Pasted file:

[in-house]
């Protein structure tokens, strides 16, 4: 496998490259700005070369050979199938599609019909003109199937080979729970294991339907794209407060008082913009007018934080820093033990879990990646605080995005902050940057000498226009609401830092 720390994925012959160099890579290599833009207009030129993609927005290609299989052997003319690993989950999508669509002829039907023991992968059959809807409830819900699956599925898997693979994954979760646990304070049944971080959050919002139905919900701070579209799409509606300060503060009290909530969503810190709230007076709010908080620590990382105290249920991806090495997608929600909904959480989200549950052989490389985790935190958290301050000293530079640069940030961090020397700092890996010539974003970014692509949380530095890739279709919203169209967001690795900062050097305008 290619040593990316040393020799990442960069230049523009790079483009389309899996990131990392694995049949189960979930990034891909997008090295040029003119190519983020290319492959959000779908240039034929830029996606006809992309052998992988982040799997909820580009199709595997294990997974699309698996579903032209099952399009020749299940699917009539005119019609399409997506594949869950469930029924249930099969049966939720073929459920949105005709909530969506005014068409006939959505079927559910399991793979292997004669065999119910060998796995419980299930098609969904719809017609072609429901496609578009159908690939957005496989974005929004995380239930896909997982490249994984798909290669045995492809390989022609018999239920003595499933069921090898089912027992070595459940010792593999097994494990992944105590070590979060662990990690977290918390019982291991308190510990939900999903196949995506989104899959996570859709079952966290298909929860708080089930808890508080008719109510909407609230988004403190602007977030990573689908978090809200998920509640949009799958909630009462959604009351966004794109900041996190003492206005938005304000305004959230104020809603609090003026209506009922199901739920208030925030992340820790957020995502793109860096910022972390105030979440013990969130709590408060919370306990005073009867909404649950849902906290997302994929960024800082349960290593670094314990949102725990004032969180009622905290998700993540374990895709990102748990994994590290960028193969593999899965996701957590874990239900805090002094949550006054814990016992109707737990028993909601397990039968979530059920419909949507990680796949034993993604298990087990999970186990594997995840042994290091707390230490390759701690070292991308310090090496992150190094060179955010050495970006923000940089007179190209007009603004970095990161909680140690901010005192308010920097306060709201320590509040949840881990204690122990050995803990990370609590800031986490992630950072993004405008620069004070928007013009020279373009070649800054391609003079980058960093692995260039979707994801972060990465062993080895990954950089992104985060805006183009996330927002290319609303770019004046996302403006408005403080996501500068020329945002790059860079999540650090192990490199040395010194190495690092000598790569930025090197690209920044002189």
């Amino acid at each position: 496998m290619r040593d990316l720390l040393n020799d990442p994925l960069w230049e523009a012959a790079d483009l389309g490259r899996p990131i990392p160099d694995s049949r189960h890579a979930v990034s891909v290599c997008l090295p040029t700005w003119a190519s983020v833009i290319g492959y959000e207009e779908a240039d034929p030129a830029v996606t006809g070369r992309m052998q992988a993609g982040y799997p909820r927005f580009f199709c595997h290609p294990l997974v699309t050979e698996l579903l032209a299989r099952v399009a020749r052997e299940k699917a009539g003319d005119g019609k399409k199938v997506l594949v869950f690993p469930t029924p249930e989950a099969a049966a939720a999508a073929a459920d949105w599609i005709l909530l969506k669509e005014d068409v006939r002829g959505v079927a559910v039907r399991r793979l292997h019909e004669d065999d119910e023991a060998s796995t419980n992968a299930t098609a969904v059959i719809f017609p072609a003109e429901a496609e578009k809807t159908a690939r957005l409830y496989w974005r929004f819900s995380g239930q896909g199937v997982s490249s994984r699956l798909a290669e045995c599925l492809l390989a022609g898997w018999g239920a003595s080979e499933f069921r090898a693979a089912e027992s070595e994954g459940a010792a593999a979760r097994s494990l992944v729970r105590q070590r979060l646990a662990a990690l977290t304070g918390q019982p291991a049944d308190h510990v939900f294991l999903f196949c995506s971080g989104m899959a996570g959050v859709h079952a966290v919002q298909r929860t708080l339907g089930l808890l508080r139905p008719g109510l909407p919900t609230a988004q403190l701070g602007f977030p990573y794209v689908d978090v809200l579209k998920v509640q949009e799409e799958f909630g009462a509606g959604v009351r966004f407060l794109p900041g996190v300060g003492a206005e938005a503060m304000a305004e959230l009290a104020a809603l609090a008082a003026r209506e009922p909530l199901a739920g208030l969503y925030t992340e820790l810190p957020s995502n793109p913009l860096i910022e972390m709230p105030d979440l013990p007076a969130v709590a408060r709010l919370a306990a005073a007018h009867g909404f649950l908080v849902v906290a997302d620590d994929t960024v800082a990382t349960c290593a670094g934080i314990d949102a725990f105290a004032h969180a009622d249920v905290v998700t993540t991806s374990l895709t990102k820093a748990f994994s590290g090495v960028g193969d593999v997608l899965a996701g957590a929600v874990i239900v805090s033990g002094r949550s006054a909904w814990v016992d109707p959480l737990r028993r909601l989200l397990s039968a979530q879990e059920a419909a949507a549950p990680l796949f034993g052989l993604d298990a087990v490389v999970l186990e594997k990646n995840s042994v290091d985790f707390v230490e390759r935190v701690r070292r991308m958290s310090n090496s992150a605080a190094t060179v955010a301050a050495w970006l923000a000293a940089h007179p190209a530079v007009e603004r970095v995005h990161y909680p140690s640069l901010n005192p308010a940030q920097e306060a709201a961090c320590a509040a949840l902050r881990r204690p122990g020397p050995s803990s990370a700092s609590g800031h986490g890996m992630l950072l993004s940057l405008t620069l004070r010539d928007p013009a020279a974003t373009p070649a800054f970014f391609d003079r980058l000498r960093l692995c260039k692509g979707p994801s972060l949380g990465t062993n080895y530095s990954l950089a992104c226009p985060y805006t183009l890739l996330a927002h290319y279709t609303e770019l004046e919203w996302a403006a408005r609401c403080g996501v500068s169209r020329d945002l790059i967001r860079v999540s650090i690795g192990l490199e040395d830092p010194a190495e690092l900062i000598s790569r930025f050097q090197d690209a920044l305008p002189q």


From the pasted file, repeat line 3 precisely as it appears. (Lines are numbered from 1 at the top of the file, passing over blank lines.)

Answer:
């Amino acid at each position: 496998m290619r040593d990316l720390l040393n020799d990442p994925l960069w230049e523009a012959a790079d483009l389309g490259r899996p990131i990392p160099d694995s049949r189960h890579a979930v990034s891909v290599c997008l090295p040029t700005w003119a190519s983020v833009i290319g492959y959000e207009e779908a240039d034929p030129a830029v996606t006809g070369r992309m052998q992988a993609g982040y799997p909820r927005f580009f199709c595997h290609p294990l997974v699309t050979e698996l579903l032209a299989r099952v399009a020749r052997e299940k699917a009539g003319d005119g019609k399409k199938v997506l594949v869950f690993p469930t029924p249930e989950a099969a049966a939720a999508a073929a459920d949105w599609i005709l909530l969506k669509e005014d068409v006939r002829g959505v079927a559910v039907r399991r793979l292997h019909e004669d065999d119910e023991a060998s796995t419980n992968a299930t098609a969904v059959i719809f017609p072609a003109e429901a496609e578009k809807t159908a690939r957005l409830y496989w974005r929004f819900s995380g239930q896909g199937v997982s490249s994984r699956l798909a290669e045995c599925l492809l390989a022609g898997w018999g239920a003595s080979e499933f069921r090898a693979a089912e027992s070595e994954g459940a010792a593999a979760r097994s494990l992944v729970r105590q070590r979060l646990a662990a990690l977290t304070g918390q019982p291991a049944d308190h510990v939900f294991l999903f196949c995506s971080g989104m899959a996570g959050v859709h079952a966290v919002q298909r929860t708080l339907g089930l808890l508080r139905p008719g109510l909407p919900t609230a988004q403190l701070g602007f977030p990573y794209v689908d978090v809200l579209k998920v509640q949009e799409e799958f909630g009462a509606g959604v009351r966004f407060l794109p900041g996190v300060g003492a206005e938005a503060m304000a305004e959230l009290a104020a809603l609090a008082a003026r209506e009922p909530l199901a739920g208030l969503y925030t992340e820790l810190p957020s995502n793109p913009l860096i910022e972390m709230p105030d979440l013990p007076a969130v709590a408060r709010l919370a306990a005073a007018h009867g909404f649950l908080v849902v906290a997302d620590d994929t960024v800082a990382t349960c290593a670094g934080i314990d949102a725990f105290a004032h969180a009622d249920v905290v998700t993540t991806s374990l895709t990102k820093a748990f994994s590290g090495v960028g193969d593999v997608l899965a996701g957590a929600v874990i239900v805090s033990g002094r949550s006054a909904w814990v016992d109707p959480l737990r028993r909601l989200l397990s039968a979530q879990e059920a419909a949507a549950p990680l796949f034993g052989l993604d298990a087990v490389v999970l186990e594997k990646n995840s042994v290091d985790f707390v230490e390759r935190v701690r070292r991308m958290s310090n090496s992150a605080a190094t060179v955010a301050a050495w970006l923000a000293a940089h007179p190209a530079v007009e603004r970095v995005h990161y909680p140690s640069l901010n005192p308010a940030q920097e306060a709201a961090c320590a509040a949840l902050r881990r204690p122990g020397p050995s803990s990370a700092s609590g800031h986490g890996m992630l950072l993004s940057l405008t620069l004070r010539d928007p013009a020279a974003t373009p070649a800054f970014f391609d003079r980058l000498r960093l692995c260039k692509g979707p994801s972060l949380g990465t062993n080895y530095s990954l950089a992104c226009p985060y805006t183009l890739l996330a927002h290319y279709t609303e770019l004046e919203w996302a403006a408005r609401c403080g996501v500068s169209r020329d945002l790059i967001r860079v999540s650090i690795g192990l490199e040395d830092p010194a190495e690092l900062i000598s790569r930025f050097q090197d690209a920044l305008p002189q």